This month’s news has highlighted three developments that reflect the changing nature of the security landscape.
The expulsion of Russian spies demonstrates the limitations of cold war tradecraft in a transparent society. The publication of over 90,000 military documents on Wikileaks illustrates the difficulty of safeguarding secrets in a networked world. And the Washington Post exposure of the sprawling size of the homeland security budget illustrates the expense in attempting to keep up with the mushrooming number of sources of intelligence.
These stories show that security and intelligence agencies have failed to transform their philosophy and methods to suit an information-rich, networked society, in which the nature of espionage, war and security are quite different.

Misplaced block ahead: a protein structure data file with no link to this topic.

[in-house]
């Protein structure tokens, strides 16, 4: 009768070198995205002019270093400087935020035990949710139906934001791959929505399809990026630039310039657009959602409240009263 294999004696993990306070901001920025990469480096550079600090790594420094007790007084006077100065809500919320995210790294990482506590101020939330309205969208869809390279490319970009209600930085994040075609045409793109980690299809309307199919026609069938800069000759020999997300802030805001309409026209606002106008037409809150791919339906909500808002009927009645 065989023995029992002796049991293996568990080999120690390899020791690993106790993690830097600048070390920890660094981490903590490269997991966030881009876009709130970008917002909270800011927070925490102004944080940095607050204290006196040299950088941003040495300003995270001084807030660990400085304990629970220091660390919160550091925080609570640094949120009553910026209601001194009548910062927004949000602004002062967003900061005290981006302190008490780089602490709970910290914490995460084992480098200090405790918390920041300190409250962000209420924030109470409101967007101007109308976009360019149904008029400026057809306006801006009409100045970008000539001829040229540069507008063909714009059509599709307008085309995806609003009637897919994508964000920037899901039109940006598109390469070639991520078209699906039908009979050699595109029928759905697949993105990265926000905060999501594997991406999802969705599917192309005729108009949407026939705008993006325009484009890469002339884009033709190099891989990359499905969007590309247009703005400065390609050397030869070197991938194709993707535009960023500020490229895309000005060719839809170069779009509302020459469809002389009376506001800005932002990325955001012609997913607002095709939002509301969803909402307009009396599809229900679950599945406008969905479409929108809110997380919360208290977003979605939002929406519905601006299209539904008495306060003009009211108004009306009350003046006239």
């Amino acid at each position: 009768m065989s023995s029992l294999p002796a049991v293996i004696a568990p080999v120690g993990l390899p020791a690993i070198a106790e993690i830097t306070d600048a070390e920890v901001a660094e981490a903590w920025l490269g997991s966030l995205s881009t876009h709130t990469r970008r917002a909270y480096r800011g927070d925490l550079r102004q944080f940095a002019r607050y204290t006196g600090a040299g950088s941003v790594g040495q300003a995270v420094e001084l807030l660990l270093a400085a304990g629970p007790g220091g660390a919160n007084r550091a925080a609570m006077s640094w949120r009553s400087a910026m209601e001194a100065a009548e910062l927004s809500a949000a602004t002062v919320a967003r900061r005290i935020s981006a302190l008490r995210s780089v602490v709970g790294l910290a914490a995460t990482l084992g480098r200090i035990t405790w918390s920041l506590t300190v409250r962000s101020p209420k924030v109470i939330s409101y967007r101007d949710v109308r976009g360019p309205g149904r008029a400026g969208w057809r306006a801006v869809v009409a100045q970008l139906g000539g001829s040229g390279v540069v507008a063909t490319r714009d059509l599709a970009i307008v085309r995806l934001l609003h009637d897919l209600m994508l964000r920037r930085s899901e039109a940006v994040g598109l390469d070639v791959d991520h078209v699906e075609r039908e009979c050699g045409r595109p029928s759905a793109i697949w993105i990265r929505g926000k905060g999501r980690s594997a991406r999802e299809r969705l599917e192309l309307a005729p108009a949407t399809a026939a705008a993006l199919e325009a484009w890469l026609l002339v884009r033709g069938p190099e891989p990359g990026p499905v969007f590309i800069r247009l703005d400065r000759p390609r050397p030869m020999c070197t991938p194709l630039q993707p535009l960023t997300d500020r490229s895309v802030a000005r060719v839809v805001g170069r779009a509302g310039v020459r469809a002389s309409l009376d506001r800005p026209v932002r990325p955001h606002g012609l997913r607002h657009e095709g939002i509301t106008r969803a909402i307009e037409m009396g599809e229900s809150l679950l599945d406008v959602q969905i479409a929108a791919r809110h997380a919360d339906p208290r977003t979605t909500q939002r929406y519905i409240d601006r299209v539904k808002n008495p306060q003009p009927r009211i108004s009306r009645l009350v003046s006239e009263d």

We need a new philosophy for safeguarding information assets in an information age. One that appreciates the changing value and nature of knowledge, relationships and transactions in the emerging world. One that minimises secrets and focuses on reducing the business damage from the inevitable leaks. And one that develops richer intelligence systems that are better able to navigate a superabundance of data.
More than a decade ago, I recall presenting these concepts to a UK government security conference. Everyone nodded their heads in agreement. Yet in the past ten years information security standards and governance systems have barely moved on. We continue to invest in outdated methods. Today’s initiatives in professional development, for example, focus more on yesterday’s needs rather than tomorrow’s world. We need much greater foresight, and, more importantly, a new willingness to change our ways.